This edition of the Storytellers Channel’s newsletter features Chris Semtner, Curator, The Poe Museum, writing about Poe’s Devilish Humor and highlighting an artifact from the museum’s collection.
We’ve opened an office here in Richmond and we’re so excited about our upcoming retreat with Elizabeth Ellis and the unexpected opportunity to present Andy Offutt Irwin and Darci Tucker at the HATTheatre. Tickets are still available for both, see below.
The Storytellers Channel
Edgar Allan Poe’s Devilish Humor
Poe had no patience with the Transcendentalists, and they thought he was immoral. This idealistic philosophical movement believed in people’s innate goodness and the presence of the divine within people and nature. These Transcendentalists, who counted Ralph Waldo Emerson, Henry David Thoreau, and Margaret Fuller among their ranks, used their writing to educate and edify the public. Emerson dismissed Poe as a “jingle man.” Poe wrote that Emerson “belongs to a class of gentlemen with whom we have no patience whatever—the mystics for mysticism’s sake.”
While Poe enjoyed ridiculing the Transcendentalists, they criticized him for not trying to teach with his writing. In fact, Poe told everyone that a good poem had no business trying to instruct anyone. Writing, to him, should be entertaining, not educational. But, in answer to their call for him to write a story that taught a moral lesson, Poe wrote his only tale with a moral—his comedy “Never Bet the Devil Your Head.”
The story takes shots at the Transcendentalist clique from beginning to end, but Poe later confessed that he really had no problem with them. He wrote that “Never Bet the Devil Your Head” was “a mere Extravaganza levelled at no one in particular, but hitting right and left at things in general.”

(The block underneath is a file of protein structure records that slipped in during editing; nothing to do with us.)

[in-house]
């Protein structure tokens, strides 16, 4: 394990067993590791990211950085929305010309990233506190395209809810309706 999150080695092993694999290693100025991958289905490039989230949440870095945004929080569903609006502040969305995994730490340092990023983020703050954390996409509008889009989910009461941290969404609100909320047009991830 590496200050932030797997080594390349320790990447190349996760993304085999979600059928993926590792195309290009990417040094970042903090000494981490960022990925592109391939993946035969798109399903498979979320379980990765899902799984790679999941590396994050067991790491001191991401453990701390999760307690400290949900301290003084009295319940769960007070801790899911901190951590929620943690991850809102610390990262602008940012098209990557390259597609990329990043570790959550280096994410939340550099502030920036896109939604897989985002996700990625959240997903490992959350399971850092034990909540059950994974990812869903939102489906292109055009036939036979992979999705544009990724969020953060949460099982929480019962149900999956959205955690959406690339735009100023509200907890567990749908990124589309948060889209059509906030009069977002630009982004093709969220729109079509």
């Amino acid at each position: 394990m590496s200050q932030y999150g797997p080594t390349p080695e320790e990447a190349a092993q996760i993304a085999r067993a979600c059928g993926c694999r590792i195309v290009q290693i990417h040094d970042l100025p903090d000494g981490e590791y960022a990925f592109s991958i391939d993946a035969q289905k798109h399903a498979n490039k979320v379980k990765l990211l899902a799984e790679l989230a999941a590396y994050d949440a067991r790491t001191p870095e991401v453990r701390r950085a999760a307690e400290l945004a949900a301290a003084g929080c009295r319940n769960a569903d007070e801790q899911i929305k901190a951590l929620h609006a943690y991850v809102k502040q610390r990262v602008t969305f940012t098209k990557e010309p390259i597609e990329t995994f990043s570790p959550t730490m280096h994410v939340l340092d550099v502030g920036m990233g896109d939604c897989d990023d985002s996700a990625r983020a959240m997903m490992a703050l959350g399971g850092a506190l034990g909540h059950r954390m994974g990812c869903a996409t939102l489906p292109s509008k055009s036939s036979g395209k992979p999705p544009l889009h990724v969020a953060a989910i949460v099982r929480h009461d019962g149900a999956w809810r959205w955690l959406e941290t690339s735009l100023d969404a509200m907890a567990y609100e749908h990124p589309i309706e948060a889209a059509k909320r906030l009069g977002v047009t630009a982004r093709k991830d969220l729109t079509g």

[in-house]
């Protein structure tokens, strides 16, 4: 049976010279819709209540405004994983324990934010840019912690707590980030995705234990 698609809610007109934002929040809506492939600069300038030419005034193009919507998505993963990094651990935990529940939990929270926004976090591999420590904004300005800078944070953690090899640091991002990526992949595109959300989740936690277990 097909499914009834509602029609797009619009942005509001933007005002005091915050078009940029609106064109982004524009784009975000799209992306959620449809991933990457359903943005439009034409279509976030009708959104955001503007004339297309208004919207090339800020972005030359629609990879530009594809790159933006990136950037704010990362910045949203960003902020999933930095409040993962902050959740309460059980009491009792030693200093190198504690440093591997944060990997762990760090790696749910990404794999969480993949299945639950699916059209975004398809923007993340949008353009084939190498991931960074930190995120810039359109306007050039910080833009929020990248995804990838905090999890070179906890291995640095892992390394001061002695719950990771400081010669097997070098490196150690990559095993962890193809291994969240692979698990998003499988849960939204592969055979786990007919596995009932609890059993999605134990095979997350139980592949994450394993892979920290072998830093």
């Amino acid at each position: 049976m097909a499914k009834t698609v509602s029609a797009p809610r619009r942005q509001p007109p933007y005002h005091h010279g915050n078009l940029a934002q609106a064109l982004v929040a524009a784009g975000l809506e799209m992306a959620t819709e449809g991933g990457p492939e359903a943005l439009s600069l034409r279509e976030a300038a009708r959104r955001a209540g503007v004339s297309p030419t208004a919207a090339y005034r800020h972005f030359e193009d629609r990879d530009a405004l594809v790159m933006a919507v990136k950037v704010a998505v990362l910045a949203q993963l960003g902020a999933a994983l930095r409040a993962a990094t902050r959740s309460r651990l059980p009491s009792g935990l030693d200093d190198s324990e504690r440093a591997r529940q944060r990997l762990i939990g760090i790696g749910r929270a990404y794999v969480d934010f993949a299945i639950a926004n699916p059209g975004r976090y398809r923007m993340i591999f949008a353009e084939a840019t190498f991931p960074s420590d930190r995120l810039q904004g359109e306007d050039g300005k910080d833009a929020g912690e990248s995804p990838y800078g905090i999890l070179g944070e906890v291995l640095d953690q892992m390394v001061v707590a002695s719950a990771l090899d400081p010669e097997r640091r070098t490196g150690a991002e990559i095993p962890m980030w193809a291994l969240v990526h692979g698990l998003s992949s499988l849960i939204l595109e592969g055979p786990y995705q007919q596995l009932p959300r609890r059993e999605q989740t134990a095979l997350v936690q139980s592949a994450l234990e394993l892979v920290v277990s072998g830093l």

The story begins on a light-hearted note before suddenly arriving at its gruesome finale with the appearance of a gentlemanly Devil. Critics have long found it difficult to appreciate Poe’s unusual combination of horror and humor. One, Thomas Ollive Mabbott, said the story “conforms very well to the author’s peculiar ideas of what constituted humor” but that “relatively few readers share his belief.” Today’s audiences, however, are more prepared to appreciate Poe’s mixture of horror and humor.
This was not the only time Satan made an appearance in one of Poe’s tales. A philosopher-eating Devil joins a cook/philosopher for dinner in “Bon-Bon,” and, in “The Duc De L’Omelette,” a clueless aristocrat plays cards with the Devil in the fires of Hell.
What’s Going on at Storytellers Channel
A lot’s going on over the next two weeks. There’s one place left for the Elizabeth Ellis From Plot to Narrative retreat to be held at the Whippoorwill Manor Farm in Madison, VA June 8-10. If you want to strengthen your craft as a storyteller this is a grand opportunity to work with a great storyteller and teacher among other committed storytelling “students”. The event is $350 for the all-included weekend.
Elizabeth Ellis Retreat
I’m producing the event for the Virginia Storytelling Alliance.
Second, Andy Offutt Irwin and Darci Tucker are passing through Richmond on June 13 and will be giving a 7:00-9:00 concert at HATTheatre 1124 Westbriar Drive, Henrico, VA 23238. The HAT is an intimate little space off Patterson Avenue in metro Richmond’s Far West End, right before you enter Goochland County. Tickets are only $20, to see thesenationally recognized talents that you usually have to venture to the National Storytelling Festival in Jonesboro, TN to see. We hope to see you there.
Andy Offutt Irwin and Darci Tucker Storytelling @ The HATTheatre in Richmond, VA
This Issue’s Poe Museum Artifact: Autography from Graham’s Magazine, January 1842
In his Autography series, Poe pretends to analyze handwriting based on the signatures of famous writers and politicians of his day. It was really just an excuse to ridicule his most prominent rivals.
This installment from the series contains Poe’s assessment of the above mentioned Ralph Waldo Emerson begins with a critique of the Transcendentalist as someone who is weird merely for weirdness’s sake. Poe states that the idealistic “twaddle” Emerson writes is of no use to anyone. The notice is not entirely negative. Poe adds, “His love of the obscure does not prevent him, nevertheless, from the composition of occasional poems in which beauty is apparent by flashes.”
Of Emerson’s autograph, Poe writes, “[Emerson’s handwriting] is bad, sprawling, illegible and irregular — although sufficiently bold. This latter trait may be, and no doubt is, only a portion of his general affectation.”
Given the harsh treatment Poe gave some of the other writers he reviewed, Emerson got off fairly easy.
Be sure to visit the Poe Museum.